Barry Hearn expects "big, boisterous crowds" for "World Championship of Ping-Pong" spectacle
Friday, 04 January 2013
January 4 - Sports promoter Barry Hearn, the man responsible for turning darts into one of the most passionately followed sports in the UK, has embarked on a new mission - to put table tennis on the map with a televised tournament at Alexandra Palace, London, this weekend.
The tournament, which will be shown on Sky Sports, will feature 64 players that will battle it out for their share of a $100,000 (£61,000) prize fund, with the overall winner taking home $20,000 (£12,300).
All players will be given the same playing equipment- a hard-bat with a 'sandpaper' surface, akin to those used decades ago in the sports' heyday in the 1970's and 1980's.
In the modern game, sponge-covered bats covered in small pimples are mainly used, which increases the influence of spin, meaning rallies tend to be shorter than they were previously.
The tournament will commence at 12 pm tomorrow, when all competitors will take place in the "Double Elimination" round.
Every tie in this round will be the best of three games, each of which will be a race to 11 points.
Participants have been drawn into eight groups of eight, and will face two opponents from their group.
When a player wins two matches, they will automatically progress to the next round, and if a player is defeated twice, they will be eliminated from the tournament.
Players that win one game and lose one will then face each other to determine who qualifies for the next round.
The tournament will then become a straight knockout tournament, played over three sessions on Saturday evening, Sunday afternoon and Sunday evening.
The expedite rule will be in place throughout the tournament, which encourages more attacking play by limiting the number of shots played in any point.
This rule comes into play if a game is unfinished after 10 minutes, unless both players are tied on nine points, or if both players request it.
If the rule is activated, each player will serve for one point in turn until the end of the game, and the rule will remain active for the rest of the match.
If the receiver makes 13 successful returns to the server, they are awarded the point.
The "World Championship of Ping-Pong" will also feature a new twist in the form of the "double-point ball".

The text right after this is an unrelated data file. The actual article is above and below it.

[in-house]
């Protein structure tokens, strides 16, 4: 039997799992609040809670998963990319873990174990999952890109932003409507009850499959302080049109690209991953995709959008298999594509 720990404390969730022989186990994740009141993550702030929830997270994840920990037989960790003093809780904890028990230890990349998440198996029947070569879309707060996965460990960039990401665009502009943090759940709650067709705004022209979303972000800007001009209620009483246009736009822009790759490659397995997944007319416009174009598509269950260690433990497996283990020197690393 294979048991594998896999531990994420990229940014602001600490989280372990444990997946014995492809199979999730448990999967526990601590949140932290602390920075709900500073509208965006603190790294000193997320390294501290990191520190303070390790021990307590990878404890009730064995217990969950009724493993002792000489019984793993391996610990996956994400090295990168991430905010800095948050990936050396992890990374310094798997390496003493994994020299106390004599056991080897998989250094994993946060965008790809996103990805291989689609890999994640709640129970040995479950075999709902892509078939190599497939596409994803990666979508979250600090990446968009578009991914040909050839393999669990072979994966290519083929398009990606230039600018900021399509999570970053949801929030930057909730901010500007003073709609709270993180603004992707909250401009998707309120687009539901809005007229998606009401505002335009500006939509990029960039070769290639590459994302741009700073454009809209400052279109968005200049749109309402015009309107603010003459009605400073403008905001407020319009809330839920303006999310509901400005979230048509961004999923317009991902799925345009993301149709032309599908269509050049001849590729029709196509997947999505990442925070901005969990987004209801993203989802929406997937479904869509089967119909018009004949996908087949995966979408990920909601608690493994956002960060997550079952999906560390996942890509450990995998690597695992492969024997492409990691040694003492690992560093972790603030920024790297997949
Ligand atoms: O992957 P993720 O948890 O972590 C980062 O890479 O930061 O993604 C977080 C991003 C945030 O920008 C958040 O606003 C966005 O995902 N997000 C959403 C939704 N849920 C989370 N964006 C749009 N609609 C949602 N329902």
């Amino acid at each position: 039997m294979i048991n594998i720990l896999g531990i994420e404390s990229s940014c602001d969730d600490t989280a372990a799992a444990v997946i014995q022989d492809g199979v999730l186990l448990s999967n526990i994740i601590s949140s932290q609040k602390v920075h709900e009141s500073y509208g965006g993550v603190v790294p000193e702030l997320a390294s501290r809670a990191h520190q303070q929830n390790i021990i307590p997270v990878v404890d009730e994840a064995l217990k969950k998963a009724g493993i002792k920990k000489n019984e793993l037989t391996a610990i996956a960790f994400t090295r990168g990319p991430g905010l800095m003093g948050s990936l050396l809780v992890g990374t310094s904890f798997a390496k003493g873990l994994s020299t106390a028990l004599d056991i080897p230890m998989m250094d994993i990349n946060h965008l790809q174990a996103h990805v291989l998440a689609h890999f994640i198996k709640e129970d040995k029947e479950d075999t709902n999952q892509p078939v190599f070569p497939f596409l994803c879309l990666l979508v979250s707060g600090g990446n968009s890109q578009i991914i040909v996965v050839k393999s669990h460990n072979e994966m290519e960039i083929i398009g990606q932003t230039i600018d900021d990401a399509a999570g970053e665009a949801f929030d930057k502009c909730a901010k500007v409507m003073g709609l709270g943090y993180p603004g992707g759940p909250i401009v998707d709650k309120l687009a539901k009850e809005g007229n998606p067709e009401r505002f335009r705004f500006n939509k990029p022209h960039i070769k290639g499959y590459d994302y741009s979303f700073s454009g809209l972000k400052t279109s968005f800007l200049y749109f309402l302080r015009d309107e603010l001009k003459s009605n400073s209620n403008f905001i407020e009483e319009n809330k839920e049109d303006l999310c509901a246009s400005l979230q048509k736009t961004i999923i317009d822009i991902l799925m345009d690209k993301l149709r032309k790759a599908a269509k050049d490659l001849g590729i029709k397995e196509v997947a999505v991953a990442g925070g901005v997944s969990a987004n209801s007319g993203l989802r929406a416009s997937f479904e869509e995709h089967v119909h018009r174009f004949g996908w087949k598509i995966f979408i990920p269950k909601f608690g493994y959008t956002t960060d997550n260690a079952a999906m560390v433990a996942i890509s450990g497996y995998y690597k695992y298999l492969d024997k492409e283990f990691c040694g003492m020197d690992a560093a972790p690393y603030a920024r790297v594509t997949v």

The server will have the opportunity to indicate to the umpire that they wish to use their "double-point ball" at the start of a point.
On the televised table, the standard orange ball will be replaced with a white ball to indicate that the server has opted to use their "double-point ball".
If the server wins a point when using this ball, they will gain two points instead of one, and if they lose the point, the receiver will only win one point.
The "double-point ball" can only be used once by each player during a match, and cannot be used after each player has reached eight points.
Luke Riches, media director at Matchroom Sport, told insidethegames that the promoters believe that the sport has the potential to become a hit with the public.
"You can't turn any sport into something it's not, but we would love to see big, boisterous crowds," he said
"We feel that the sport is underexploited and has a big grass-roots appeal, so we hope to see it succeed"
"It's a new sport and it's our first season, so the future depends on whether Sky like it, but the people at Sky are very excited about the event."
Riches also stated that they were hoping for crowds of around 500-600 per session over the weekend.
Among those competing in the tournament will be Team GB London 2012 representative and Commonwealth games double-gold medallist Andrew Baggaley,currently ranked as the second-best player in England.
However, the notable absence of many of the world's leading Chinese players could hinder the interest surrounding the tournament.
The organisers cut down the number of entrants from 128 to 64 in an attempt to lure the top players with higher prizes across the board.
Despite taking this action, there are only three players from the United States competing in the event, and no players from China.
At the American version of this event, held in Las Vegas, Nevada in 2011, the International Table Tennis Federation (ITTF) objected to the term "World Championship" in reference to the event, and threatened to ban players that entered the tournament.
The issue was settled in court and the event kept its name, but the previous opposition from the ITTF may be in the minds of some players.
The fact that the tournament takes place mid-way through the table tennis season may also have been detrimental to the efforts to get the top players in the world to compete in the tournament.
Tickets will be available on both days from the Box Office at Alexandra Palace, priced at £20 ($32/€25) for both sessions on either day for adults and £10 ($16/€12.50) for concessions.